Last week at the 92nd St Y, legendary chefs and intrepid eaters Mario Batali, New York City’s first lady of Italian food Lidia Bastianich of Felidia, and Fergus Henderson of London’s St. John restaurant (author of the cult cookbook The Whole Beast: Nose to Tail Eating) convened to share their thoughts on “adventurous eating” with veteran New York food writer Gael Greene.
Is nose-to-tail eating more moral than vegetarianism? “We have to eat the whole animal if we respect the world of the living,” Bastianich said early on, and Batali agreed. He wanted to make a statement at Babbo: “The animal isn’t something you just kill and take the chops from.”
Batali described New York City’s diners, the greatest he has ever fed, as “gastro-Olympians” who are eager to try unfamiliar dishes.
Why then, asked Greene, had brains dishes fallen off the menu? At one time French restaurants showcased them in endless varieties. The panel lamented that classic French restaurants are out of vogue. With the notable exception of Le Bernardin, creative American and Italian chefs are now at the forefront.
Greene, a self-described foodie before there were foodies, asked whether cholesterol was an issue when serving items like kidneys or cock’s combs. It was agreed that they are healthy in moderation. Said Batali, “It’s not measurable by science, the pleasure a good pig’s trotter can give you.”
“Should we talk about balls?” asked Greene. Batali serves prairie oysters in the late summer, “when they’re at they’re ripest.” Greene fondly recalled a dish Daniel Boulud made for her called rooster balls, involving chicken parts in a cream sauce.
Bastianich recalled an Italian tradition: on Sunday, her family would kill, pluck, and clean a chicken, then use the head, feet, and wingtips for soup. The unborn eggs were gathered and used in a frittata of kidneys and intestines (a dish she now serves at Felidia). In this way, a single chicken yielded a variety of dishes for a family of eight.
When asked whether they had ever eaten anything alive, the chefs professed their love for live raw shellfish. Greene described a plate called drunken shrimp: live shrimp are immersed in wine until they are happy enough that they don’t mind being eaten.
"You have to bite on them before they bite you."
Greene is also a fan of the live lobster sashimi at Jewel Bako: a Japanese coldwater lobster (a sweeter, more flavorful, clawless version of our own) is decapitated alive, then its translucent meat is extracted and placed in shockingly cold salt water where it whitens and blooms as if cooking. The lobster meat is returned to the shell on a bed of shizo and the head is reattached so that the lobster still appears to be alive.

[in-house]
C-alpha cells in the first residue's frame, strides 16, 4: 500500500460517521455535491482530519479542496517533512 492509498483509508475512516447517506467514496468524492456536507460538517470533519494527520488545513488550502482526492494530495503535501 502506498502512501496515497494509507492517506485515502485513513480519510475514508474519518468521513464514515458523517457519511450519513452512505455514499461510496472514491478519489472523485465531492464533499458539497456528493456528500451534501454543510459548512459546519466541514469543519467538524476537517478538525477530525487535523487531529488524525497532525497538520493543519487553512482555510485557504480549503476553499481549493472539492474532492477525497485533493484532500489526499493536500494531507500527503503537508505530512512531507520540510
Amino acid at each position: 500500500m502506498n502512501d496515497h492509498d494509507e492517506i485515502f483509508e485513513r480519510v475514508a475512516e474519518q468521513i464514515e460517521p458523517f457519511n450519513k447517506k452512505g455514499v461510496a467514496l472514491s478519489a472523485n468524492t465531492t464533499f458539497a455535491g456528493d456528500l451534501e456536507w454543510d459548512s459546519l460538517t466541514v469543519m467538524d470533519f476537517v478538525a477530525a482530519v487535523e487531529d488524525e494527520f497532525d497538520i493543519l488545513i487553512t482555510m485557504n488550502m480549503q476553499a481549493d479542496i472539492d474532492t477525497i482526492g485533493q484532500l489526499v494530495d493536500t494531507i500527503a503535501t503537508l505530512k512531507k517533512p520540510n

And Greene touted crisp-fried baby crabs, another Japanese dish. During a recent dinner with Barry Wine of the old Quilted Giraffe, she ate from a jar of live ones: “You have to bite on them quickly before they bite you.”
Batali admitted, when pressed, that durian, a round, spiky fruit that “smells like bad locker room,” was the worst thing he had ever tasted. (Mammal eyeballs also cause him distress, although he has tried rodent eyes.) He was almost convinced to sample the durian ice cream at Spice Market but in the end the smell was too much. Bastianich defended the fruit, describing it as a complex combination of passion fruit and mango, but Batali wouldn’t have it: “I put it right up there with squirrel ass.”
Throughout the talk, Henderson, a wiry, soft-spoken man hiding behind professorial spectacles, took a backseat to the tv personalities. He did, however, offer that the strangest thing he had ever tasted was an old Danish cheese he had to pour rum on to tame. Asked to name a food he would never eat, the champion of jellied pigs ears and braised raw spleen (“a well-behaved organ”) confessed: “Raw celery.”
How did the chefs feel about radical experimentation in the vein of Ferran Adria, the madman behind El Bulli in Spain, where dishes on the 32-course tapas menu include aerosols of chocolate and barnacles with tea foam? (At WD-50, for instance, Wylie Dufresne, serves anchovies with chutney and cocoa nibs.) Although Batali admitted that provocation was an integral component of any great meal, he thought that many of Adria’s punky imitators would eventually, like Adria himself, mature and return to the basics. Bastianich sympathized that such chefs were often trying to reintroduce diners to tastes that have been lost due to the antiseptic nature of modern food production— for instance, the ideal taste of fruit, just as it turns.
At one point, Batali talked about his forthcoming restaurant Il Posto. He promised relatively classical Italian cooking in a spacious environment: 120 seats in the 22,000 square-feet dining room and 60 seats at the bar. The meals will be relatively affordable: it will never be easy to pay over $60 for food at one of his restaurants. “I can’t charge more than that. I’d be embarrassed.” Asked about the escalating prices at other restaurants, Batali wondered, “What’s expensive? Spending $300 for sushi at Masa or spending $1,200 to go to a basketball game?”
What was their ideal last meal? Batali dreamed of taking a slow boat to the Amalfi coast in Italy and enjoying an alici marinate, linguine out of the ocean and chilled white wine. Henderson wanted to go out with a sea urchin dish, and Gael agreed that she would top it off with a sea urchin dessert. Bastianich’s last meal was more ambitious: crust bread, a slice of prosciutto, crackling figs, pasta, oil, garlic, seafood, lots of vegetables. "All that and more."